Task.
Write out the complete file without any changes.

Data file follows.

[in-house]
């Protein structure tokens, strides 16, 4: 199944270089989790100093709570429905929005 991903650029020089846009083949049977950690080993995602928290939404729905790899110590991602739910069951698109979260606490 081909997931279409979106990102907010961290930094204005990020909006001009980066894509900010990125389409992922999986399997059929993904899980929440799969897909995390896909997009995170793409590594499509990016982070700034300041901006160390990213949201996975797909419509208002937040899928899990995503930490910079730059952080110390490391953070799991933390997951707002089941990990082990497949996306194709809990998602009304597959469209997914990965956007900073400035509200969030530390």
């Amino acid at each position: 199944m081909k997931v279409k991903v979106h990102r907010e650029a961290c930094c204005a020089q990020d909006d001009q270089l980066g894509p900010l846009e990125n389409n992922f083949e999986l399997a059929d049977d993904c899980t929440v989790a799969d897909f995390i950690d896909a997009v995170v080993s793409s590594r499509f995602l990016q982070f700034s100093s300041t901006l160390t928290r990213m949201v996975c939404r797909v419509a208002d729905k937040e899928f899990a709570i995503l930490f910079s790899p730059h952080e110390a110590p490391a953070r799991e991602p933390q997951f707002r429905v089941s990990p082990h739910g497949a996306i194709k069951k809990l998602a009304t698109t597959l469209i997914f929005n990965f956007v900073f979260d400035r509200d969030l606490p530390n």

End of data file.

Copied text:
[in-house]
């Protein structure tokens, strides 16, 4: 199944270089989790100093709570429905929005 991903650029020089846009083949049977950690080993995602928290939404729905790899110590991602739910069951698109979260606490 081909997931279409979106990102907010961290930094204005990020909006001009980066894509900010990125389409992922999986399997059929993904899980929440799969897909995390896909997009995170793409590594499509990016982070700034300041901006160390990213949201996975797909419509208002937040899928899990995503930490910079730059952080110390490391953070799991933390997951707002089941990990082990497949996306194709809990998602009304597959469209997914990965956007900073400035509200969030530390």
């Amino acid at each position: 199944m081909k997931v279409k991903v979106h990102r907010e650029a961290c930094c204005a020089q990020d909006d001009q270089l980066g894509p900010l846009e990125n389409n992922f083949e999986l399997a059929d049977d993904c899980t929440v989790a799969d897909f995390i950690d896909a997009v995170v080993s793409s590594r499509f995602l990016q982070f700034s100093s300041t901006l160390t928290r990213m949201v996975c939404r797909v419509a208002d729905k937040e899928f899990a709570i995503l930490f910079s790899p730059h952080e110390a110590p490391a953070r799991e991602p933390q997951f707002r429905v089941s990990p082990h739910g497949a996306i194709k069951k809990l998602a009304t698109t597959l469209i997914f929005n990965f956007v900073f979260d400035r509200d969030l606490p530390n």